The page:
Playful Abstraction at Wartburg
Wartburg, an award-winning provider of comprehensive senior residential and healthcare services, is proud to announce the receipt of the 2022-23 Mount Vernon Arts Initiative Grant presented by Arts Westchester. These initiatives are designed to help Westchester County artists and local cultural organizations enhance the services they provide to Mount Vernon Residents.
Wartburg has partnered with the Pelham Art Center and ArtsWestchester to provide a series of 3 art exhibitions that will be housed in the newly re-furbished Waltemade Skilled Nursing Center, the home of Wartburg’s nursing care. The lobby refresh was made possible by contributions from Home Depot Foundation, Bob’s Discount Furniture, Precision Painting NY, and other individual donations. Over the course of a year, the funded program will transform this space into a cultural center and each of the 3 planned exhibits will feature an artist’s reception and a correlating art class which will be offered free to Mount Vernon residents.
The first exhibition began on September 24 and can be viewed daily between 9 am and 5 pm. Playful Abstraction is a group art exhibition which includes artists Erika Hibbert, Barry Mason, and Judith Weber, and curated by the Pelham Art Center. Playful Abstraction is an exhibition that shows a range of playful abstract thinking as expressed in painting, collage, printmaking and non-traditional shapes.
Erika Hibbert, originally from Johannesburg, South Africa recently moved to New Rochelle where she continues her artistic practice and is a teacher of visual art at the French American School in Larchmont. Hibbert’s visual language of abstraction is related to the human experience, nature, and conscious obstacles. The pieces “tug between nature itself and human interventions into the natural world are paralleled by the tension between accidental, spontaneous, gestural and immediate marks and marks that are considered, deliberate, meticulous and labored.” The larger pieces, ink on canvas, in this exhibition are visual metaphors and symbols of life struggles but ultimately speaking through art to ensure our Co-existence. Hibbert is currently a member of the Pelham Art Center Artist Club.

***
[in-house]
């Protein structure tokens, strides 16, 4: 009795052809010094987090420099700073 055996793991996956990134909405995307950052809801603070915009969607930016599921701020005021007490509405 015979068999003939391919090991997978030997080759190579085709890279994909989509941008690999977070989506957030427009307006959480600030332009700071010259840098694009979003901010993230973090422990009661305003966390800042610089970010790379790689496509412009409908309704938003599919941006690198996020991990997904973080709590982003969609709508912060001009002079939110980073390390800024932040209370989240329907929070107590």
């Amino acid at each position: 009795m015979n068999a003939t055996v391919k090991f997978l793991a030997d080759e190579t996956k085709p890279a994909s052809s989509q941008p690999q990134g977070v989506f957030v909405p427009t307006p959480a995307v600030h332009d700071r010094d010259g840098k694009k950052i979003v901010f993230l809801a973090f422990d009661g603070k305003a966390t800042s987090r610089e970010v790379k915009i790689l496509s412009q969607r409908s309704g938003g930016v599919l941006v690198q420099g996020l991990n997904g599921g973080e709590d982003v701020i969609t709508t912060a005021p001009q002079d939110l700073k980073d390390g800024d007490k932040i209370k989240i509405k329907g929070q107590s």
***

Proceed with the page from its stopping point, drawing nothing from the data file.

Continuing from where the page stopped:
Barry Mason, after receiving his BFA from the Corcoran School of Art, has been painting in his Mount Vernon Studio for 40 years. His large shaped abstract canvases are immediately recognizable. He has been called “this generations Basquiat” by artist, curator and philanthropist Danny Simmons. J. Sanders Eaton of Gallery & Studio Magazine has said “Mason’s paintings with their brilliant colors, dynamic irregular formats, and forms that (for their often, angular symmetry) hint at African folk motifs, can be compared to the music of the great American composers like Ellington and Mingus.” The paintings with saturated colors and bold gestures also include text on his works, written backwards so the messages must be deciphered. Mason is a member of the Pelham Art Center Artist Advisory Board, and an art educator at Pelham Art Center and Horace Mann. Along with the larger pieces, there are some small “buttons” or mini abstractions so anyone can accommodate a Barry Mason in their home.
Judith Weber, artist, educator and art advocate has served on the boards of both the New Rochelle Council on the Arts in New Rochelle and the Clay Art Center in Port Chester. Co-founded Media Loft, Westchester’s only live/work condominium established for artists in Westchester County, and continues to engage as an educator designing workshops for those who are seeking to age creatively. After many years of being a professional ceramicist, Weber now creates collages and paintings that incorporate printmaking techniques. The mixed-media techniques give Weber the opportunity to experiment, imagine, and learn. “Arriving at that final product is about process—but process does not mean structured, planned development. Instead, I have found that intentionally not planning offers the freedom to be fully spontaneous, opening a space where I can relax, discover, and listen to what the work needs from me at each stage.” describes Weber. She is an artist “committed to exploring the techniques needed to create unusual and highly personal work.”
“Over the years, Wartburg has always been a center of Arts and Music,” says CEO David J. Gentner, Ed.D. “This unique collaboration allows us to continue in this legacy and bring new and exciting opportunities to our residents and the greater community.”
For more information, visit www.wartburg.org